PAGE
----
Synonyms: 
P3B
P-3 Orion
NASA P-3B
NASA P-3
NASA-P3B
P-3
P-3B
P3
P3-B
WFF P3-B
NASA P-3 Orion - WFF
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Rosemount Icing Detector

The RICE is a magnetostrictive oscillation probe with a sensing cylinder 6.35 mm in diameter and 2.54 cm in length. Ice buildup on the sensing cylinder causes the frequency of oscillation to change, which can be related to the rate of ice accretion and hence the cloud liquid water content (LWC). When approximately 0.5 mm of ice has accumulated, a heater melts the ice, which is shed into the air stream. The heater cycle is approximately 5 s, and the cylinder normally requires an additional 5–10 s to cool down to a temperature where it can begin accreting ice again.

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Difference Frequency Generation Absorption Spectrometer

The DFGAS instrument utilizes a room temperature infrared (IR) laser source based upon non-linear difference frequency generation (DFG) in the measurement of CH2O.

Mid-IR laser light is generated in the DFG system by mixing the output of two near-IR room temperature laser sources (one at 1562-nm and the other at 1083-nm) in a periodically poled lithium niobate (PPLN) non-linear wavelength conversion crystal. The mid-IR difference frequency at 2831.6 cm-1 (3.53-μm) is generated at the PPLN output and directed through a multipass astigmatic Herriott cell (100-m pathlength using ~ 4-liter sampling volume) and ultimately onto IR detectors employing a number of optical elements. A portion of the IR beam is split off by a special beam splitter (BS) before the multipass cell and focused onto an Amplitude Modulation Detector (AMD) to capture and remove optical noise from various components in the difference frequency generation process. A third detection channel from light emanating out the back of the beam splitter is directed through a low pressure CH2O reference cell and onto a reference detector (RD) for locking the center of the wavelength scan to the absorption line center. The mid-IR DFG output is simultaneously scanned and modulated over the CH2O absorption feature, and the second harmonic signals at twice the modulation frequency from the 3 detectors are processed using a computer lock-in amplifier [Weibring et al. [2006].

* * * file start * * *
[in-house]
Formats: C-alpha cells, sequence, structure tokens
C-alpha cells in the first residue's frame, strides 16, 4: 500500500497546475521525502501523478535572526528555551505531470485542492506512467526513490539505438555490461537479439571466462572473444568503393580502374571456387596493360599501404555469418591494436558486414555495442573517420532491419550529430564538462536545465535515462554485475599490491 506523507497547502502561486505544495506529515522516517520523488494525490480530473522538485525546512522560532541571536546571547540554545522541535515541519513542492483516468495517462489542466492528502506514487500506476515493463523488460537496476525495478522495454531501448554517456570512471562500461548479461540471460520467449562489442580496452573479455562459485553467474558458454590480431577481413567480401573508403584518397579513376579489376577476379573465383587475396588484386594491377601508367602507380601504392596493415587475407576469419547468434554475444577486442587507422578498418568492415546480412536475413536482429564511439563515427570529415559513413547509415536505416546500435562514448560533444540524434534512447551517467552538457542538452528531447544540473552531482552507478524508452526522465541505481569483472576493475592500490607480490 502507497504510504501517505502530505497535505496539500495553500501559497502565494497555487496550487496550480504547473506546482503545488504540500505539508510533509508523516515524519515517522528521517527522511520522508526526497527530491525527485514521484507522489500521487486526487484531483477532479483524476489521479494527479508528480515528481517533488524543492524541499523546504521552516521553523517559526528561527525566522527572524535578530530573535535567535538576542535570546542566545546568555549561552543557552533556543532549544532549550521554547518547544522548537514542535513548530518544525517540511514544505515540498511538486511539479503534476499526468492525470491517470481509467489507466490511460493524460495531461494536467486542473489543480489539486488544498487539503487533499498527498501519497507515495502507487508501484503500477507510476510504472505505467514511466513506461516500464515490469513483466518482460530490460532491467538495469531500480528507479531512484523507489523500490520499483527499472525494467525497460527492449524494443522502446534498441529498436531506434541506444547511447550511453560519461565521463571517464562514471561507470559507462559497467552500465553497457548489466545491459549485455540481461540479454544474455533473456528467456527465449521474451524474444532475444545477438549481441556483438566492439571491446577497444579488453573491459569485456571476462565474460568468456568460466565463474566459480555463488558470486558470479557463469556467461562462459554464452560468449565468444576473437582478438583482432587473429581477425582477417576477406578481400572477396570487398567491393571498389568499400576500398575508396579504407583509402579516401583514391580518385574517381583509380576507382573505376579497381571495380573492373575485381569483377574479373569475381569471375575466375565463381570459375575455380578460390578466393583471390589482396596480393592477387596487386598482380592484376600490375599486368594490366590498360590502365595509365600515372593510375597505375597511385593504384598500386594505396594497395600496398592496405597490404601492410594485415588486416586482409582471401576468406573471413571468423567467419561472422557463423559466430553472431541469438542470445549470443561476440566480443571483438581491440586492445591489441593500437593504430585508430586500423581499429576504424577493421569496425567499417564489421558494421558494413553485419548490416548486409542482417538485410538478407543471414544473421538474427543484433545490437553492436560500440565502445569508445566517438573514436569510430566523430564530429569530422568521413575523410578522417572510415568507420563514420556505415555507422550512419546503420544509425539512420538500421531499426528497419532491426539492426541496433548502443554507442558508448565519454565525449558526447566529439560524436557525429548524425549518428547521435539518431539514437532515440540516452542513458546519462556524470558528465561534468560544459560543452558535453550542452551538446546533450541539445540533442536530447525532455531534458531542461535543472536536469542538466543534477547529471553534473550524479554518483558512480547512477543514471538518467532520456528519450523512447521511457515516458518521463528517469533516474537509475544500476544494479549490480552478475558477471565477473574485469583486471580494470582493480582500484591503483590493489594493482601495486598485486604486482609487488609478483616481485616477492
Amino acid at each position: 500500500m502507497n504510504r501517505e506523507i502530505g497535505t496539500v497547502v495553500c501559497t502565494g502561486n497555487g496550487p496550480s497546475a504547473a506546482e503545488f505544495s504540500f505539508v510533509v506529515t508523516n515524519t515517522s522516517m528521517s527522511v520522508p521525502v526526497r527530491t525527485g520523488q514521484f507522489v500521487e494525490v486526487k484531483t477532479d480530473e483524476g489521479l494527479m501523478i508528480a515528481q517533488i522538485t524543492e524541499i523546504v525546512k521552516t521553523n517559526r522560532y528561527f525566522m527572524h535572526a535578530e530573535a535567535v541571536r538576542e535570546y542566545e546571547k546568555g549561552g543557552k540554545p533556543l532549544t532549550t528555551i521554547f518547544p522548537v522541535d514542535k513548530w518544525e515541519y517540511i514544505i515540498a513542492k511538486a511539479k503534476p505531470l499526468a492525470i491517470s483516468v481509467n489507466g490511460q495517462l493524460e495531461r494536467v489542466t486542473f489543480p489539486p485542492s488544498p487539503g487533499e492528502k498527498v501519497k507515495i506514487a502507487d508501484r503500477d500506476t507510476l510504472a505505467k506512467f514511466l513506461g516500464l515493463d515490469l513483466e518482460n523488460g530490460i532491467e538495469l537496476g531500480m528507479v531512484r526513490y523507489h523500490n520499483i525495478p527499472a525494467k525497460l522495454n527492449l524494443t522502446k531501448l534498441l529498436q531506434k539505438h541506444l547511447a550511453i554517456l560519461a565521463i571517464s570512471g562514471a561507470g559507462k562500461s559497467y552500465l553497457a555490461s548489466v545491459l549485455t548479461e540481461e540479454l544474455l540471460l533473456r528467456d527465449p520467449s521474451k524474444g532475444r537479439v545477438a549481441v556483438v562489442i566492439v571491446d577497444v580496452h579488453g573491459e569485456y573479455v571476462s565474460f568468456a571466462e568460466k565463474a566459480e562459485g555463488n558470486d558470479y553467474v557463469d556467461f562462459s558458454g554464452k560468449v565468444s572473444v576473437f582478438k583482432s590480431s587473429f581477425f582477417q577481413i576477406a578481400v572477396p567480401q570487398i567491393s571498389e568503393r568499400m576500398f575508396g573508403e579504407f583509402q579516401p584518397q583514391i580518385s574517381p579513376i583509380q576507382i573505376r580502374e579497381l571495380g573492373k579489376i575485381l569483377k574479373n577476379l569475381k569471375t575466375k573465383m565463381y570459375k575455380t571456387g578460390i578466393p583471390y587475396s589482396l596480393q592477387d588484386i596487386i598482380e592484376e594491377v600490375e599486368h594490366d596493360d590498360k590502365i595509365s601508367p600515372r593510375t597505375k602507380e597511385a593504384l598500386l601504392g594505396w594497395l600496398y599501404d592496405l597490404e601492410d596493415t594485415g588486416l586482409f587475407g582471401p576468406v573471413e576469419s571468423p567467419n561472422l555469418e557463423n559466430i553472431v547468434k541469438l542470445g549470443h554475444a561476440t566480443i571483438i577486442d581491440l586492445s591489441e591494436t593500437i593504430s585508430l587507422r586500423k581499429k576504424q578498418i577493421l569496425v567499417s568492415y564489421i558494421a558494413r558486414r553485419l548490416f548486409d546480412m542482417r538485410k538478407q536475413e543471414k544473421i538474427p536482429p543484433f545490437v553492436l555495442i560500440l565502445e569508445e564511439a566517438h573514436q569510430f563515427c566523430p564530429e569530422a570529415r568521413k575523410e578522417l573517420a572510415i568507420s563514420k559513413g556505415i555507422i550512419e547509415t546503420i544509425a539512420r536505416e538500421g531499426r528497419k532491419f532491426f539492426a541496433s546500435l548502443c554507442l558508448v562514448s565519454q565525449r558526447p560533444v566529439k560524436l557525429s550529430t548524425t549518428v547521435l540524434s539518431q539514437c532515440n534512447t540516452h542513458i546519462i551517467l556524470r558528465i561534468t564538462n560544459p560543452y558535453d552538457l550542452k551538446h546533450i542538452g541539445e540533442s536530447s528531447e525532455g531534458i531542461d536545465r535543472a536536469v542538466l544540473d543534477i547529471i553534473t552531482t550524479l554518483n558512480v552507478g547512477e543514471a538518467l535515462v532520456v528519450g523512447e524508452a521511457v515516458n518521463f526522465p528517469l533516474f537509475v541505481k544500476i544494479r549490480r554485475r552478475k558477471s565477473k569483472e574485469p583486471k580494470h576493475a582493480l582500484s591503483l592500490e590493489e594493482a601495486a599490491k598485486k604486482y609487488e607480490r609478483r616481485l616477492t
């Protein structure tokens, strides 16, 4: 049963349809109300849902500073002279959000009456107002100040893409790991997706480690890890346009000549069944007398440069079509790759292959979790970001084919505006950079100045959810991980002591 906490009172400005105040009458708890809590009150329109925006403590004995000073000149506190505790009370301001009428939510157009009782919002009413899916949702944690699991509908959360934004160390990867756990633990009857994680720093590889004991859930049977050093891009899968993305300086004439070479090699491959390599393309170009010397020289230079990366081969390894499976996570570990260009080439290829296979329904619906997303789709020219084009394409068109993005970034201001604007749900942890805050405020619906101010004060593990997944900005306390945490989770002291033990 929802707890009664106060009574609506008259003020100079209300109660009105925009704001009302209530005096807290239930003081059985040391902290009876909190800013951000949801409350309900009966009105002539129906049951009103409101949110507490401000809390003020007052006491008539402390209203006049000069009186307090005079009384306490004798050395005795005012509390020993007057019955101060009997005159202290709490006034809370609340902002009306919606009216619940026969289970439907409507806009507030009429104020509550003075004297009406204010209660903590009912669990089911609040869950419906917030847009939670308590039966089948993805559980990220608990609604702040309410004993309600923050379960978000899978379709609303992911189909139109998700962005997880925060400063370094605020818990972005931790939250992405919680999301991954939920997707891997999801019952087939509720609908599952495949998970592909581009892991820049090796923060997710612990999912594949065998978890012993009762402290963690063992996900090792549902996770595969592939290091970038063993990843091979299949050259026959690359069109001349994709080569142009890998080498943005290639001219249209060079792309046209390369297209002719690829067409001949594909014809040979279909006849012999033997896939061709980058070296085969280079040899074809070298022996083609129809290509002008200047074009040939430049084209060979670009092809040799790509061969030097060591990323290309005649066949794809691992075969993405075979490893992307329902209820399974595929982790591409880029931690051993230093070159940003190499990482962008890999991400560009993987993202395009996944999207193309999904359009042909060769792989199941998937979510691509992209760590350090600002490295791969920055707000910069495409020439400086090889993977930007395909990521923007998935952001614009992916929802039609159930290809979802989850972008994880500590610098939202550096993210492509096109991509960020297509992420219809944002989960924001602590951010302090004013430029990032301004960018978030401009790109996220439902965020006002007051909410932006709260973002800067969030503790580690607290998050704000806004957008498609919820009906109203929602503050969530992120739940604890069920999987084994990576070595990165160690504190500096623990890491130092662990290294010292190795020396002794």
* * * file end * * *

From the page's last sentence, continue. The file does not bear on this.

Ambient air is continuously drawn through a heated rear-facing inlet at flow rates around 9 standard liters per minute (slm), through a pressure controller, and through the multipass Herriott cell maintained at a constant pressure around 50-Torr. Ambient measurements are acquired in 1-second increments for time periods as long as 60 to 120-seconds (to be determined during the campaign), and this will be followed by 15-seconds of background zero air acquisition, using an onboard CH2O scrubbing unit. The zero air is added back to the inlet a few centimeters from the tip at flow rates ~ 2 to 3 slm higher than the cell flow. This frequent zeroing procedure very effectively captures and removes optical noise as well as residual outgassing from inlet line and cell contaminants. Retrieved CH2O mixing ratios are determined for each 1-second ambient spectrum by fitting to a reference spectrum, obtained by introducing high concentration calibration standards (~ 3 to 7-ppbv) from an onboard permeation calibration system into the inlet approximately every hour. The calibration outputs for the two permeation tubes employed are determined before and after the field campaign using multiple means, including direct absorption employing the Beer-Lambert Law relationship. The 1-second ambient CH2O results can be further averaged into longer time intervals for improved precision. However, in all cases the 1-second results are retained. This flexibility allows one to further study pollution plumes with high temporal resolution, and at the same time study more temporally constant background CH2O levels in the upper troposphere using longer integration times.

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Point(s) of Contact: 
Alan Fried (Co-I)

Atmospheric Vertical Observations of CO2 in the Earth's Troposphere

The NASA Langley CO2 sampling system (AVOCET) has an extensive measurement heritage in tropospheric field campaigns, delivering high reliability over 3400 flight hours (452 science flights) and is recognized within the CO2 community as a benchmark for evaluating newly evolving remote CO2. This instrument was adapted by the investigators for airborne sampling and has been successfully deployed aboard NASA research aircraft beginning with the PEM-West A mission in 1992, and more recently during the 2016 KORUS-AQ, 2017 ACSENDS/ABoVE, and 2019 FIREX-AQ missions. The newest iteration of the technique as of 2017 has at its core a modified LI-COR model 7000 non-dispersive infrared spectrometer (NDIR). The basic instrument is small (13 x 25 x 37 cm) and composed of dual 11.9 cm^3 sample/reference cells, a feedback stabilized infrared source, 500 Hz chopper, thermoelectrically-cooled solid state PbSe detector, and a narrow band (150 nm) interference filter centered on the 4.26 μm CO2 absorption band. Using synchronous signal detection techniques, it operates by sensing the difference in light absorption between the continuously flowing sample and reference gases occupying each side of the dual absorption cell. Thus, by selecting a reference gas of approximately the same concentration as background air (~405 ppm), minute fluctuations in atmospheric concentration can be quantified with high precision. Calibrations are performed frequently during flight using WMO-traceable standards from NOAA ESRL. Precisions of ≤ 0.1 ppm (±1σ) for 1 Hz sampling rates are typical for our present airborne CO2 system when operated at 600 torr sample pressure.

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